I apologize because this story does not fit the 200 words, however, the story stayed the way the story wanted to stay. Thanks.
Lying In Wait
The ducklings floated close to their mother, exploring the pond around them, safe under her watchful eye. I wondered how she managed to care for, and watch, so many ducklings at once. For a moment, I marveled at the arc of dried grasses, tips dipping down to kiss the water’s surface. The soft sounds of spring peepers radiated from the grasses, reminding me of childhood. Or what I’d had of a childhood.
It didn’t hurt anymore. I’d given up that fight. For a moment, I had to wondered how I could see such beauty, such tenderness as a mother duck with her young, and not be struck down by God. Maybe you had to believe in him to be struck down.
Footsteps echoed on the wooden bridge, men and women walking from one side of the lake to the other, children bouncing from rail to rail. Excited cried of ‘Look at the turtle.’ ‘Did you see the baby ducks. Can I take one home?’ More subdued ‘Is that an alligator, Mom?’
If any of them had looked at me, they would have seen nothing unusual, just a man in baggy shorts and a ‘I keep hitting the delete key but you’re still here,’ tee-shirt. Tennis shoes because, well it’s damned hard to run in sandals if the need arises.
Average Joe, that’s me.
My eyes traced lines from mothers to children as they took in the beauty of the lake. Happy all of them, at least on the outside. Most folks looked happy, pretending where other eyes might see. I knew most of them were different inside, but then I was, too.
I spotted him as he stepped onto the walkway from the other side of the lake, sound of his footsteps rolling through the wood to throb inside my body. This was the start.
Tall. Dark suit. Sunglasses. Men in Black, anyone? Most of the people glanced sideways as he passed, but not for long. Instinctively, they knew he was to be avoided, not to even be seen. I could feel his eyes boring into me with every step that brought closer. Without even knowing what they were doing, the people faded away, hurrying to the Nature Center or the Cafeteria, anywhere but here.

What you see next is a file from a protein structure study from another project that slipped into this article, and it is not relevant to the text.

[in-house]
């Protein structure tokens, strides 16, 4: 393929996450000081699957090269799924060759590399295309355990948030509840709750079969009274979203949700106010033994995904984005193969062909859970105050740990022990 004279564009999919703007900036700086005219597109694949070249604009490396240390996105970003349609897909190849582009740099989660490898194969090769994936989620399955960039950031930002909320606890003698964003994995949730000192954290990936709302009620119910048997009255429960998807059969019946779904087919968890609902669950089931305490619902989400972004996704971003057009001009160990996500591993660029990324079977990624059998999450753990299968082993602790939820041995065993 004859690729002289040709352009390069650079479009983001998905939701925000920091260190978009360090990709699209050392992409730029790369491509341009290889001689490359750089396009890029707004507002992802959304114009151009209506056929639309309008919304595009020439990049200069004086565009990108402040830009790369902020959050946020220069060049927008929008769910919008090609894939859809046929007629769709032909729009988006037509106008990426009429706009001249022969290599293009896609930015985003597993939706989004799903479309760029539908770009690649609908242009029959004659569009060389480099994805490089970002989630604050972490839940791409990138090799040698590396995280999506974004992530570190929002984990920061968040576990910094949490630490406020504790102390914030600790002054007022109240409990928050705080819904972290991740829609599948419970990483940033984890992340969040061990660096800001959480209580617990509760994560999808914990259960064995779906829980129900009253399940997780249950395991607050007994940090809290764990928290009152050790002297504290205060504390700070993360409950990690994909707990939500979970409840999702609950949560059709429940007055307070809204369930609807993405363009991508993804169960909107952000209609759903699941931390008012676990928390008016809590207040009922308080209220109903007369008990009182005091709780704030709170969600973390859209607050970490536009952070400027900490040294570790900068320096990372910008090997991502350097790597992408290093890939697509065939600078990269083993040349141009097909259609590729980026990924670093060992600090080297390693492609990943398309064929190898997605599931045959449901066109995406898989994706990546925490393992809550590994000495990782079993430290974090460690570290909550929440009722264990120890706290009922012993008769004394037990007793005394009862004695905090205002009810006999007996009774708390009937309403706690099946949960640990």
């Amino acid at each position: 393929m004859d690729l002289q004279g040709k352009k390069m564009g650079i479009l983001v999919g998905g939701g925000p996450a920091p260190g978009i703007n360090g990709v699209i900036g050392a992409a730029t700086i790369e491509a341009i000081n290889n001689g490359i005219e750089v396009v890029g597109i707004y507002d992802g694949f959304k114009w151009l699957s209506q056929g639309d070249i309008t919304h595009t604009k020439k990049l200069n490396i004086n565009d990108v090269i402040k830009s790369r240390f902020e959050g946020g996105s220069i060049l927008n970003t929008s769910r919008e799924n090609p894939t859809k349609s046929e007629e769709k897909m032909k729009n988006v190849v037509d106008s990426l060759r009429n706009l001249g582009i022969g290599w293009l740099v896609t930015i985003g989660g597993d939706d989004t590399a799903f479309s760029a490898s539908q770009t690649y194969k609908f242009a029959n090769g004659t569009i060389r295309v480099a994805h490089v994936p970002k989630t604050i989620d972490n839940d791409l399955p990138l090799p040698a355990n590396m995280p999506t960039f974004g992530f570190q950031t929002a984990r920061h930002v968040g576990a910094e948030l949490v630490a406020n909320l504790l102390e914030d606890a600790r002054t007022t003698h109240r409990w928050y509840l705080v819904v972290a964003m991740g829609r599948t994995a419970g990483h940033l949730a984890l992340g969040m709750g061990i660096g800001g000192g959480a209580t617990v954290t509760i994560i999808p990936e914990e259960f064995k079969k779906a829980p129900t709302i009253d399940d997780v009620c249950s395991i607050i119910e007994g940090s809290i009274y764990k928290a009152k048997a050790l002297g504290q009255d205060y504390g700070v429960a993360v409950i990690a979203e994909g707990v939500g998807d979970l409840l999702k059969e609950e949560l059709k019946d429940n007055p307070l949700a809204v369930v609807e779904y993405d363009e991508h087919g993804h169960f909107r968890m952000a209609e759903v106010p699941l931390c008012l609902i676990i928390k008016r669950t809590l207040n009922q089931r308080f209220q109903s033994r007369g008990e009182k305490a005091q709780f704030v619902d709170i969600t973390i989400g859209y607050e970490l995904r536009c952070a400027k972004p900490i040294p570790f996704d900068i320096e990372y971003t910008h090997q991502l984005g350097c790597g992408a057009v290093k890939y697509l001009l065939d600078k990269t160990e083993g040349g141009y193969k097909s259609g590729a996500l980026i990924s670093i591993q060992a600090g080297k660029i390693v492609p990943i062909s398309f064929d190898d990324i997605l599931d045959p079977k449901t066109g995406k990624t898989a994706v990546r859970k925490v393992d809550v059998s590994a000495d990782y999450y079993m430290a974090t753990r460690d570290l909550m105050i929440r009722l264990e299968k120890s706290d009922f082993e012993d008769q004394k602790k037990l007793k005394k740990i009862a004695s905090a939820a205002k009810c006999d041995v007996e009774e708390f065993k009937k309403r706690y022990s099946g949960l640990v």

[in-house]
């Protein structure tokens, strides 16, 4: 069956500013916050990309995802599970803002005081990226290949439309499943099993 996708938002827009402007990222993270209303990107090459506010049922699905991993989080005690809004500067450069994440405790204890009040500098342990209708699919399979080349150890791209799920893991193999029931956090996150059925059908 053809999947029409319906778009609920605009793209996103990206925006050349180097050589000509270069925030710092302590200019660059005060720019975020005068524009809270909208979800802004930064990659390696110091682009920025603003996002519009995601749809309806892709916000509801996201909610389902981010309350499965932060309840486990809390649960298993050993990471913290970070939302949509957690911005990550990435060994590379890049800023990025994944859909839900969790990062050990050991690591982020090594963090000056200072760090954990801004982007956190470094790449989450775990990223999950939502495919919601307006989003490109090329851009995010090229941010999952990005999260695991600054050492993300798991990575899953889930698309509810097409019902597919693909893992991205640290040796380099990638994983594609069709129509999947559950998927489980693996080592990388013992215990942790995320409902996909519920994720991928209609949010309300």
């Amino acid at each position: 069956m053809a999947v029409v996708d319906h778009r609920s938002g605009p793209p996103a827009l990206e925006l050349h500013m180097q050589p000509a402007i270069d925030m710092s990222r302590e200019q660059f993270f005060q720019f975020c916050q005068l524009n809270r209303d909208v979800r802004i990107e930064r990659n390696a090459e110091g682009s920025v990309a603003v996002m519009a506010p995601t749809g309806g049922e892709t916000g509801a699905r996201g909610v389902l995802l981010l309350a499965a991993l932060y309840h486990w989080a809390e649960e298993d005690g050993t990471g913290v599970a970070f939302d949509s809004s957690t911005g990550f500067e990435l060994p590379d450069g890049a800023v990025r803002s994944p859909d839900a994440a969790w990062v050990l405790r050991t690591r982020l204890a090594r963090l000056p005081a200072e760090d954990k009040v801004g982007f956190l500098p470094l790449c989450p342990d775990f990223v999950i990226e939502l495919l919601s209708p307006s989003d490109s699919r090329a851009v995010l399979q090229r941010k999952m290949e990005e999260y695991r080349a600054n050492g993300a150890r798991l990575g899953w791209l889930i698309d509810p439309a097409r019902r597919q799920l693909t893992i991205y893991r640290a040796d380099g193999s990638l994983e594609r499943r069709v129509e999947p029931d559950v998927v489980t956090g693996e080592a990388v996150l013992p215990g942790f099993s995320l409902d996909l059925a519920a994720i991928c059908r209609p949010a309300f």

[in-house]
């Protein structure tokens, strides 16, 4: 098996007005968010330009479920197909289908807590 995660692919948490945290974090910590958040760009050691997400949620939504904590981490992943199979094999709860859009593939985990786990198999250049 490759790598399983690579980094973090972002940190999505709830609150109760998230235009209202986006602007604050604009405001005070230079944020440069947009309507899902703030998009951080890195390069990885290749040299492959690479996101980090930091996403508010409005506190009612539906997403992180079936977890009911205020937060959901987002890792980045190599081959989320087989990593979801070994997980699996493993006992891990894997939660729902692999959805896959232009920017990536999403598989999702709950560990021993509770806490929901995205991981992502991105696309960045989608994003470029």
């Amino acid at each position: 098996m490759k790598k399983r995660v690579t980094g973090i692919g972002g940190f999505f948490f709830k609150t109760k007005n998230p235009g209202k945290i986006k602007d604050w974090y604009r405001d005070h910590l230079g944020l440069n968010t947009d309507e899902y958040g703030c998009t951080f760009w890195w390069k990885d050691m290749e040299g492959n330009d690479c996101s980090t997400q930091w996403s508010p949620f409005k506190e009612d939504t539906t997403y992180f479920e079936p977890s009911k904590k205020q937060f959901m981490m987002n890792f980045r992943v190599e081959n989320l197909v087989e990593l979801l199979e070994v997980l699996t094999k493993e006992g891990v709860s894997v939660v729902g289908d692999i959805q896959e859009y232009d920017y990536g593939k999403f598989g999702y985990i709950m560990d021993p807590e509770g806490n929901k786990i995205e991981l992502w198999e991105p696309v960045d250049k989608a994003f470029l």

I turned as he reached me, leaning back against the railing. I could still hear the soft sounds of the mother duck gathering her brood. Even she knew the feel of danger.
“Well,” I drawled. “If it isn’t my brother. Looking sharp, Cain.”
Even behind his glasses, I knew he didn’t blink. He never blinked, the ice-cold reptile that was my brother.
“Abel,” he returned, voice cold as winter.
“Growing well on the blood of your flock.”
“Oh,” I waved a lazy hand. “I found a different flock ages ago. Not quite so…. sheepish.
“Always the humor, brother.”
“Well, somebody in the family has to have humor. Lord knows you don’t. Mom and Did didn’t much either. That’s what eating fruit will do for you.”
Cain looked around. “Charming spot for dying. I see you have resigned yourself to the role.” He looked over the railing. “Alligators. Hum.”
I grinned. “Yeah, fancy that.” And then I shot him. Poor Cain, he never adapted well to change. As he crumbled, I moved forward, ducking down to put my shoulders under his legs. Pushing up, I tipped him up and over into the water. Let the alligator’s do their work.